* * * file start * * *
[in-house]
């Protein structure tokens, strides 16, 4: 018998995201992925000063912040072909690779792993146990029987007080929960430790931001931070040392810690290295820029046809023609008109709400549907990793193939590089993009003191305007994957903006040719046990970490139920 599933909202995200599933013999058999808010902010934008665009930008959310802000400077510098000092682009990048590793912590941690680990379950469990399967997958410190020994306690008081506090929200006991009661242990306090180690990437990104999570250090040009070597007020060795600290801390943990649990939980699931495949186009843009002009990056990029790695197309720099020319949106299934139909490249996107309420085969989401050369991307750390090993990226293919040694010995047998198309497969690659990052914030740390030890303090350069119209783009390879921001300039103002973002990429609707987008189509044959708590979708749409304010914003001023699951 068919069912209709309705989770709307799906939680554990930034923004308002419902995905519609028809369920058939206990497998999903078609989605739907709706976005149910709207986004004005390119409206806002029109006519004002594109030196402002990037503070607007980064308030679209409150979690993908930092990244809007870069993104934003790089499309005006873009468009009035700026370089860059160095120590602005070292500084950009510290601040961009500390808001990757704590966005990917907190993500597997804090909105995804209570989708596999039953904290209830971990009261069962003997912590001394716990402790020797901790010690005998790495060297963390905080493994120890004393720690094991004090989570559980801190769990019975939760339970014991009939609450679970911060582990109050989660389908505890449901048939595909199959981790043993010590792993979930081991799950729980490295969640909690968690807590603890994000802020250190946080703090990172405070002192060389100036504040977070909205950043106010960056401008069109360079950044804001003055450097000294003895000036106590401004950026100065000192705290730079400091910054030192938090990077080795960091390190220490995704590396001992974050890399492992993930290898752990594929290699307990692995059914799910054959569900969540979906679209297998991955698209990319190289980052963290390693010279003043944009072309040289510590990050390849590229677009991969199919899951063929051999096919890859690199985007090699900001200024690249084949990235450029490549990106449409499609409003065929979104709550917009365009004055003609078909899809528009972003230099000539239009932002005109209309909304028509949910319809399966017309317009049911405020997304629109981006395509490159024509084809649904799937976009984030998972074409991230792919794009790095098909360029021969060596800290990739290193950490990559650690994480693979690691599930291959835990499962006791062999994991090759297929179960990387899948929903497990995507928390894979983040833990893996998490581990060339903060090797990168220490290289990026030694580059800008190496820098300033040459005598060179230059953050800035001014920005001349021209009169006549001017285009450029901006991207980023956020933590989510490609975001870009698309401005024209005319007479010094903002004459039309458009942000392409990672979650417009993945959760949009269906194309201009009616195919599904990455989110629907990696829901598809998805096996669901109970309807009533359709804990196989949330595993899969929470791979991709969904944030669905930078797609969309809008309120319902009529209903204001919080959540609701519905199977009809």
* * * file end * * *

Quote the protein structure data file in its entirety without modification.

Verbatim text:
[in-house]
């Protein structure tokens, strides 16, 4: 018998995201992925000063912040072909690779792993146990029987007080929960430790931001931070040392810690290295820029046809023609008109709400549907990793193939590089993009003191305007994957903006040719046990970490139920 599933909202995200599933013999058999808010902010934008665009930008959310802000400077510098000092682009990048590793912590941690680990379950469990399967997958410190020994306690008081506090929200006991009661242990306090180690990437990104999570250090040009070597007020060795600290801390943990649990939980699931495949186009843009002009990056990029790695197309720099020319949106299934139909490249996107309420085969989401050369991307750390090993990226293919040694010995047998198309497969690659990052914030740390030890303090350069119209783009390879921001300039103002973002990429609707987008189509044959708590979708749409304010914003001023699951 068919069912209709309705989770709307799906939680554990930034923004308002419902995905519609028809369920058939206990497998999903078609989605739907709706976005149910709207986004004005390119409206806002029109006519004002594109030196402002990037503070607007980064308030679209409150979690993908930092990244809007870069993104934003790089499309005006873009468009009035700026370089860059160095120590602005070292500084950009510290601040961009500390808001990757704590966005990917907190993500597997804090909105995804209570989708596999039953904290209830971990009261069962003997912590001394716990402790020797901790010690005998790495060297963390905080493994120890004393720690094991004090989570559980801190769990019975939760339970014991009939609450679970911060582990109050989660389908505890449901048939595909199959981790043993010590792993979930081991799950729980490295969640909690968690807590603890994000802020250190946080703090990172405070002192060389100036504040977070909205950043106010960056401008069109360079950044804001003055450097000294003895000036106590401004950026100065000192705290730079400091910054030192938090990077080795960091390190220490995704590396001992974050890399492992993930290898752990594929290699307990692995059914799910054959569900969540979906679209297998991955698209990319190289980052963290390693010279003043944009072309040289510590990050390849590229677009991969199919899951063929051999096919890859690199985007090699900001200024690249084949990235450029490549990106449409499609409003065929979104709550917009365009004055003609078909899809528009972003230099000539239009932002005109209309909304028509949910319809399966017309317009049911405020997304629109981006395509490159024509084809649904799937976009984030998972074409991230792919794009790095098909360029021969060596800290990739290193950490990559650690994480693979690691599930291959835990499962006791062999994991090759297929179960990387899948929903497990995507928390894979983040833990893996998490581990060339903060090797990168220490290289990026030694580059800008190496820098300033040459005598060179230059953050800035001014920005001349021209009169006549001017285009450029901006991207980023956020933590989510490609975001870009698309401005024209005319007479010094903002004459039309458009942000392409990672979650417009993945959760949009269906194309201009009616195919599904990455989110629907990696829901598809998805096996669901109970309807009533359709804990196989949330595993899969929470791979991709969904944030669905930078797609969309809008309120319902009529209903204001919080959540609701519905199977009809």